Organ rejection prophylaxis:

Indications for PROGRAF:

Organ rejection prophylaxis in patients with allogeneic kidney, liver, and heart transplants, in combination with other immunosuppressants.

Adult:

Give at least 6hrs after transplantation. If previously on IV infusion, initial oral dose may be given 8–12hrs post infusion. Liver (with corticosteroids only): initially 0.1–0.15mg/kg/day in two divided dose every 12hrs. Concomitant corticosteroid is recommended early post-transplantation. Heart (with azathioprine or MMF): initially 0.075mg/kg/day in two divided doses every 12hrs. Kidney (may be given within 24hrs of transplantation but should be delayed until renal function has recovered): initially 0.2mg/kg/day in two divided doses every 12hrs in combination with azathioprine; or 0.1mg/kg/day in two divided doses every 12hrs in combination with MMF/IL-2 receptor antagonist; black patients may require higher doses. Renal or hepatic impairment: use lowest effective dose. Post-op oliguria: give initial dose no sooner than 6hrs and within 48hrs of transplantation, but may be delayed until renal function recovers. See full labeling.

Children:

Give at least 6hrs after transplantation. If previously on IV infusion, initial oral dose may be given 8–12hrs post infusion. Granules: mix only with 15–30mL of room temperature water and drink immediately; or may give susp via non-PVC oral syringe. Rinse cup/oral syringe with same volume of water and drink. Kidney: initially 0.3mg/kg/day in two divided doses every 12hrs. Liver: initially 0.15–0.2mg/kg/day in two divided doses every 12hrs. Heart: initially 0.3mg/kg/day (0.1mg/kg/day if cell depleting induction treatment is administered) in two divided doses every 12hrs. Switching between oral forms: use the same total daily dose.

Boxed Warning:

Malignancies. Serious infections.

Warnings/Precautions:

Increased risk of lymphomas and other malignancies (eg, skin) due to immunosuppression. Avoid sun, UV light. Increased risk of infections (eg, bacterial, viral, fungal, protozoal), including opportunistic infections. Monitor Epstein-Barr virus serology, development of infections during therapy. Oral forms are not interchangeable with other tacrolimus ext-rel products. Only physicians experienced in immunosuppressive therapy should prescribe Prograf. Risk of new onset diabetes after transplant (esp. Hispanic and black patients); monitor blood glucose. Hepatic or renal impairment; monitor and consider dose reduction. Obtain tacrolimus whole blood concentrations, serum creatinine, serum potassium, and fasting glucose periodically. Monitor and control BP. Avoid in congenital long QT syndrome. CHF, bradyarrhythmias, concomitant antiarrhythmic drugs, or electrolyte disturbances; consider obtaining ECGs and monitor electrolytes periodically. Discontinue or reduce dose if myocardial hypertrophy occurs. Complete required immunizations prior to transplantation and treatment. IV: have epinephrine readily available. Elderly. Labor & delivery. Advise females and males of reproductive potential to use appropriate contraception prior to initiation. Pregnancy. Nursing mothers.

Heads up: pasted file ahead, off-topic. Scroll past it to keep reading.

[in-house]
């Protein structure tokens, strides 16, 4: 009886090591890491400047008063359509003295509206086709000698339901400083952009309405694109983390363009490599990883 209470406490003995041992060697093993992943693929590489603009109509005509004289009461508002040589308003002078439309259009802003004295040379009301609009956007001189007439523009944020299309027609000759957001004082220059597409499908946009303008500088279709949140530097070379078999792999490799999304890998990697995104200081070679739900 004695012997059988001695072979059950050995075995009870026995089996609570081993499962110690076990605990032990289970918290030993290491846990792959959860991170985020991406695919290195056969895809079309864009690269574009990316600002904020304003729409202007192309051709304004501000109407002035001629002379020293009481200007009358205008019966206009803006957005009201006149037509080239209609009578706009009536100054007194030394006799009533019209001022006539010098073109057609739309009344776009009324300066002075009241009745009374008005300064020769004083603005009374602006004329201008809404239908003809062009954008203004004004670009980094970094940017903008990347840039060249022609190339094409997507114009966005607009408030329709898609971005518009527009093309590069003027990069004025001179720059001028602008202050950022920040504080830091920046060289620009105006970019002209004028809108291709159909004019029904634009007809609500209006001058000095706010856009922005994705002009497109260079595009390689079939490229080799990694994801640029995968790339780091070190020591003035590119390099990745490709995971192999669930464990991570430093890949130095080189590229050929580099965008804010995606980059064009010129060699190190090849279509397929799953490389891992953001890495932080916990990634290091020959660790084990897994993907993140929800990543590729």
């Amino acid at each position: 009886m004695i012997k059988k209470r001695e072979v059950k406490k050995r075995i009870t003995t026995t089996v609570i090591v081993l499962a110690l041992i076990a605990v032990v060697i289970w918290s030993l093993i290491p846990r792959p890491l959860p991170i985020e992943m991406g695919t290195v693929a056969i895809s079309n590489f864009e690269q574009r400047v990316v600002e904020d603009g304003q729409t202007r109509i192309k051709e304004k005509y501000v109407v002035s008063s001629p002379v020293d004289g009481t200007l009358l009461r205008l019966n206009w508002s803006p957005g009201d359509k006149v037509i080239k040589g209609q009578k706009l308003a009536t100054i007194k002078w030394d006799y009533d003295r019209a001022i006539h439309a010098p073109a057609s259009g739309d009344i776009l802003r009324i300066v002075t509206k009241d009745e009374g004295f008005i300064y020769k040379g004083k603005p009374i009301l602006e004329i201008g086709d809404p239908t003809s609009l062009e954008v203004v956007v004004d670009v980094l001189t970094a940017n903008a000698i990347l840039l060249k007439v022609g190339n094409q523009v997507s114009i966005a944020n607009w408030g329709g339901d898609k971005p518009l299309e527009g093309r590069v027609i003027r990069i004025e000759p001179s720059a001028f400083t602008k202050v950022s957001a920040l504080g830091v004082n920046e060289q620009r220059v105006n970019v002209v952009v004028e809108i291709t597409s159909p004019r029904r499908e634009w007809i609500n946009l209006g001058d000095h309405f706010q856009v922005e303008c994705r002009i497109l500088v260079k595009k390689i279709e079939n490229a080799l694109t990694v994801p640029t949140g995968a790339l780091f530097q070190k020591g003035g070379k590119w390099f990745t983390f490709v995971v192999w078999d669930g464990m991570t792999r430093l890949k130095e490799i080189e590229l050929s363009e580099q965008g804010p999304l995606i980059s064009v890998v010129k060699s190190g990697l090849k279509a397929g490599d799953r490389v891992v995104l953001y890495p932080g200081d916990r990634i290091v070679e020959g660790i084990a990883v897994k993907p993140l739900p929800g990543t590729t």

Pharmacologic Class:

Immunosuppressant (calcineurin-inhibitor).

Interactions:

Concomitant sirolimus (in liver/heart transplant), live vaccines: not recommended. Concomitant strong CYP3A4 inhibitors/inducers or substrates: must adjust dosing regimen, closely monitor tacrolimus blood concentrations and for QT prolongation. Avoid grapefruit or grapefruit juice. Caution with potassium-sparing diuretics, ACEIs, ARBs during therapy. Additive nephrotoxicity with cyclosporine (discontinue at least 24hrs prior to initiating the other drug), aminoglycosides, ganciclovir, amphotericin B, cisplatin, NRTIs, protease inhibitors. May be potentiated by calcium channel blockers (eg, diltiazem, nifedipine), antifungals (eg, fluconazole, ketoconazole, voriconazole, posaconazole, itraconazole), macrolides (eg, troleandomycin, clarithromycin, erythromycin), metoclopramide, lansoprazole, omeprazole, chloramphenicol, cimetidine, cyclosporine, danazol, ethinyl estradiol, amiodarone, schisandra sphenanthera extract, protease inhibitors (eg, nelfinavir, telaprevir, boceprevir, ritonavir), letermovir, nefazodone, magnesium-aluminum-hydroxide. May be antagonized by carbamazepine, phenobarbital, phenytoin, rifabutin, rifampin, St. Johns Wort, methylprednisolone, prednisone. Caution with mycophenolic acid; reduce dose of these as needed.

Adverse Reactions:

Tremor, headache, constipation, diarrhea, nausea, abdominal pain, insomnia, hypertension, renal dysfunction, fever, serious viral infections (eg, CMV, PML, PVAN), leukopenia, anemia, bronchitis, pericardial effusion, UTI, paresthesia, peripheral edema, hyperkalemia, hypomagnesemia, hyperlipidemia, hyperglycemia; nephrotoxicity or neurotoxicity (esp. in high doses), diabetes mellitus, posterior reversible encephalopathy syndrome (consider reduced dose or discontinue), malignancies (eg, lymphomas, skin), post-transplant lymphoproliferative disorder, myocardial hypertrophy, pure red cell aplasia, Torsade de Pointes; IV: anaphylaxis (monitor and discontinue if occurs).

Metabolism:

Hepatic (CYP3A4); 99% protein bound.

Elimination:

Fecal (primary), renal.

Generic Availability:

YES

How Supplied:

Caps—100; Granules—50; Ampules—10

Pricing for PROGRAF

1mg capsule (Qty: 120)
Appx. price $41
GoodRx